Eisa Nefertari Ulen

Eisa Nefertari Ulen

Eisa Nefertari Ulen is the author of Crystelle Mourning (Atria), a novel described by The Washington Post as “a call for healing in the African-American community from generations of hurt and neglect.” She is the recipient of a Frederick Douglass Creative Arts Center Fellowship for Young African-American Fiction Writers, a Provincetown Fine Arts Work Center Fellowship, and a National Association of Black Journalists Award. Her essays on African-American culture have been widely anthologized, most recently in Who Do You Serve? Who Do You Protect? (Haymarket), which won a Social Justice/Advocacy Award in 2017. She has taught literature at Hunter College and The Pratt Institute and is a founding member of ringShout: A Place for Black Literature. She has written for The Washington Post, Essence, Ebony, Ms., Health, Parents, Los Angeles Review of Books,TheHollywoodReporter.com, The Huffington Post, Pen.org, The Root, Truthout, The Defenders Online, The Grio, and CreativeNonfiction.org. She lives in Brooklyn with her husband and son.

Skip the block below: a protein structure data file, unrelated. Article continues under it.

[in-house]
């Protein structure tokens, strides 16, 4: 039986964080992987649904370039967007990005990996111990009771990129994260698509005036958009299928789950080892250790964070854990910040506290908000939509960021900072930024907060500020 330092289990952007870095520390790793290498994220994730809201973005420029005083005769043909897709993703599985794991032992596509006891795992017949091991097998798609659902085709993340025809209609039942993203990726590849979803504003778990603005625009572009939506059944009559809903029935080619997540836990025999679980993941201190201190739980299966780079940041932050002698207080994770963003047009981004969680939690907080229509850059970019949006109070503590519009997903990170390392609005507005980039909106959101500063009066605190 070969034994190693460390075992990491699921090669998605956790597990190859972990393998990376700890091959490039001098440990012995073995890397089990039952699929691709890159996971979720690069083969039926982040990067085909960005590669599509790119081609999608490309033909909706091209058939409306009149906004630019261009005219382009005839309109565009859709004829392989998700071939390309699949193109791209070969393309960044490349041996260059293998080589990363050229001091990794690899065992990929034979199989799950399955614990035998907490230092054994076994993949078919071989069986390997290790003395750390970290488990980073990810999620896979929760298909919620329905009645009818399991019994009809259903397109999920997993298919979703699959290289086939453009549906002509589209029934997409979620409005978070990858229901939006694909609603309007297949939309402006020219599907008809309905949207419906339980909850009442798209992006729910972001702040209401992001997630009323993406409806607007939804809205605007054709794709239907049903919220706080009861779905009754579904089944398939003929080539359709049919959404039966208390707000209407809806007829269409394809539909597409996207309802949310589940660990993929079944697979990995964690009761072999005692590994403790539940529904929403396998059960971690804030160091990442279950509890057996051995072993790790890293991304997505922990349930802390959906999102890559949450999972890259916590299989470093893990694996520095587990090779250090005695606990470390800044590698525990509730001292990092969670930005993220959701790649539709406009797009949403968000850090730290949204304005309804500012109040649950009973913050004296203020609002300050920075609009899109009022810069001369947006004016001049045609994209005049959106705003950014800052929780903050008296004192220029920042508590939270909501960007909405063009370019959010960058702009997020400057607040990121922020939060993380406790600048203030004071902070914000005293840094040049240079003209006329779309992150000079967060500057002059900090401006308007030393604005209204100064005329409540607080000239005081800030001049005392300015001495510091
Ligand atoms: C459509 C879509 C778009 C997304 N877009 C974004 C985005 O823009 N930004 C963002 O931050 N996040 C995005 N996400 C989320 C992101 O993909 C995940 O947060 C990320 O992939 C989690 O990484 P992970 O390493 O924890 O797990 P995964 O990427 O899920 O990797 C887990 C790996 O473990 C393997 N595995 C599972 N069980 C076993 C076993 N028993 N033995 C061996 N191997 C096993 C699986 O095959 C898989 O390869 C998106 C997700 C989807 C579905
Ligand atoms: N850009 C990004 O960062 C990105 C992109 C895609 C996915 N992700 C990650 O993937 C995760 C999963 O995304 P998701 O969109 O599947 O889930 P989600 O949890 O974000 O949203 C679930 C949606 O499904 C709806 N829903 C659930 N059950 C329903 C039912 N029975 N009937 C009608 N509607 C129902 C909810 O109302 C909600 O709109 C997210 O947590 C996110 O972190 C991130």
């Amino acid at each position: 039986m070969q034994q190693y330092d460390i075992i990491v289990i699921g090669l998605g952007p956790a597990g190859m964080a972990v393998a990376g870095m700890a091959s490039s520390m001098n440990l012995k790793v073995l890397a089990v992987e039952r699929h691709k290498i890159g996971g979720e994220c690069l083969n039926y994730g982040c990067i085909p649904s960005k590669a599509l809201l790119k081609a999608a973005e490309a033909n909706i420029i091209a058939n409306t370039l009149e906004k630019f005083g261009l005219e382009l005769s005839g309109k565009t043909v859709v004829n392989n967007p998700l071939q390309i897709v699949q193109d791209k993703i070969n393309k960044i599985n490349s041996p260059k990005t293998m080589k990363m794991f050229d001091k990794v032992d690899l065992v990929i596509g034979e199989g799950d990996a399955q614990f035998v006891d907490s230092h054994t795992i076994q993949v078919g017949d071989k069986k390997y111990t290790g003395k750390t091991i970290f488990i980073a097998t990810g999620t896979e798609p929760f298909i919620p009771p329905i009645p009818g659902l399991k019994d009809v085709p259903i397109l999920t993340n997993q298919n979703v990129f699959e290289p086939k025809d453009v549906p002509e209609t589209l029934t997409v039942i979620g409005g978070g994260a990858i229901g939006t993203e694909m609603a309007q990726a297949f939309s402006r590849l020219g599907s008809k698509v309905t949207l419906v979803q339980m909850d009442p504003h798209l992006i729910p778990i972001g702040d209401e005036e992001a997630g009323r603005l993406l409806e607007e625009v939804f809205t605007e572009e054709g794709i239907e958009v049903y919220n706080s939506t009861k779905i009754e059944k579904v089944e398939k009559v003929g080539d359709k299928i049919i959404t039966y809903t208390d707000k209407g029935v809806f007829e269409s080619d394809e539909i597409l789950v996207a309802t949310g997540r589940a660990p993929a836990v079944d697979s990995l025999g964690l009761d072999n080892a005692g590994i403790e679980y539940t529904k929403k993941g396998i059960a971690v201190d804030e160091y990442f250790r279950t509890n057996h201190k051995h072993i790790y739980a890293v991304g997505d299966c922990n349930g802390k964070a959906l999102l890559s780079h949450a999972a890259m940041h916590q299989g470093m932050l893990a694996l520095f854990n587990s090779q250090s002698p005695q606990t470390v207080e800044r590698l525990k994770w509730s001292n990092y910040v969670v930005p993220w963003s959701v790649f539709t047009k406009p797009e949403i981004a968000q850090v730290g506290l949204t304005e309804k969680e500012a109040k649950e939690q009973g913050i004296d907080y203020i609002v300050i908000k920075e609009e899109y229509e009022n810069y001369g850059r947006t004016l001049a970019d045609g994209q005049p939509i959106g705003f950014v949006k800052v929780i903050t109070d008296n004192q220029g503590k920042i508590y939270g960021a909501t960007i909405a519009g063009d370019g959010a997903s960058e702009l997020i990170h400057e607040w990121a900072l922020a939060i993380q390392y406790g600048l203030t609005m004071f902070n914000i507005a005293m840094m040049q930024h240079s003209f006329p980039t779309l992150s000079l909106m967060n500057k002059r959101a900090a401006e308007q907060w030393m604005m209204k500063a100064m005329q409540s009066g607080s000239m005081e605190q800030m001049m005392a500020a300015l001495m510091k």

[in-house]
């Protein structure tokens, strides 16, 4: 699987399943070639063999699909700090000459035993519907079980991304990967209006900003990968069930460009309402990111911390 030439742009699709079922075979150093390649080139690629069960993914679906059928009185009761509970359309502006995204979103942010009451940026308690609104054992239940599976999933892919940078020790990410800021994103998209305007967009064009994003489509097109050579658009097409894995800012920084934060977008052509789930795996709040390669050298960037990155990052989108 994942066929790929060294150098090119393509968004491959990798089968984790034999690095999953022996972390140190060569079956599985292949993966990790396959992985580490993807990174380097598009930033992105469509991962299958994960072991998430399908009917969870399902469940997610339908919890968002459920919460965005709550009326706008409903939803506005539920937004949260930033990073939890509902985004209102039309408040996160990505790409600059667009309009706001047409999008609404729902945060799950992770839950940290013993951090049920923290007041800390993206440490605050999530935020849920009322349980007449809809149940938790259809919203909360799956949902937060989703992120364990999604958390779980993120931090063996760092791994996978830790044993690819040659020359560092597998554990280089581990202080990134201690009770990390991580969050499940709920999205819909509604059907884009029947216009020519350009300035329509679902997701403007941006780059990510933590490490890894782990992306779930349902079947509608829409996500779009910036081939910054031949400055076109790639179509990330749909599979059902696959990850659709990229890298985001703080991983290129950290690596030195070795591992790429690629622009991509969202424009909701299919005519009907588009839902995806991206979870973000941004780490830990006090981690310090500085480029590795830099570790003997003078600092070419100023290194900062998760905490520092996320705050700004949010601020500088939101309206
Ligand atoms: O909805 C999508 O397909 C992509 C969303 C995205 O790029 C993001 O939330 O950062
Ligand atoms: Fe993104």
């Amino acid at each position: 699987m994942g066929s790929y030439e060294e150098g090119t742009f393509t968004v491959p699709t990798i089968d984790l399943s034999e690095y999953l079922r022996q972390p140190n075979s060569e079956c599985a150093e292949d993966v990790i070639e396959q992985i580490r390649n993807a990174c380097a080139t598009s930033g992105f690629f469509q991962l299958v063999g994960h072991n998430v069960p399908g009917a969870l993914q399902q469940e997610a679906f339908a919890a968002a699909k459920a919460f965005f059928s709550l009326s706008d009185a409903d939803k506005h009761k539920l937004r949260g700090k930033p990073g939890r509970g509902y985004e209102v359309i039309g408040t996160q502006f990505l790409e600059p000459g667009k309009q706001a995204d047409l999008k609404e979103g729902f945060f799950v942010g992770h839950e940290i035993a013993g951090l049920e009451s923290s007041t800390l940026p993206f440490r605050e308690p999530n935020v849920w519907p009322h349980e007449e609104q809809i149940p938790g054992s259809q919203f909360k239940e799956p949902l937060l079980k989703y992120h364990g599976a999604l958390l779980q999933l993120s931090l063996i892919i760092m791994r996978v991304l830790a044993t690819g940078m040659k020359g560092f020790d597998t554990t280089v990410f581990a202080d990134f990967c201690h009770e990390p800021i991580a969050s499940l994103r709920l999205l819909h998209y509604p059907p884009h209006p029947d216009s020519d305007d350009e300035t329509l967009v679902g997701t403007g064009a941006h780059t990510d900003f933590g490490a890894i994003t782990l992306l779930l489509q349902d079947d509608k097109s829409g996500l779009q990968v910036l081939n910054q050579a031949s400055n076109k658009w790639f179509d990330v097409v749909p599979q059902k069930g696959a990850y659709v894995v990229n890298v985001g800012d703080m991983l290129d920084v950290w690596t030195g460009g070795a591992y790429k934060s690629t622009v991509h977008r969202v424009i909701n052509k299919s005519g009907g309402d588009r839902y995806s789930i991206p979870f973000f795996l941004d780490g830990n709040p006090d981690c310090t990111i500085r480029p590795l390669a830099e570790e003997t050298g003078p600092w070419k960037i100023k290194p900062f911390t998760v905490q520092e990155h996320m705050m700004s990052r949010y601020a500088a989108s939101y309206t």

Family celebrating Kwanzaa

Why Kwanzaa Is So Meaningful to Black Americans

Founded in 1966 by Dr. Maulana Karenga, Kwanzaa incorporates African language, cultural traditions, and family for a week of affirming, enduring celebrations of Black life.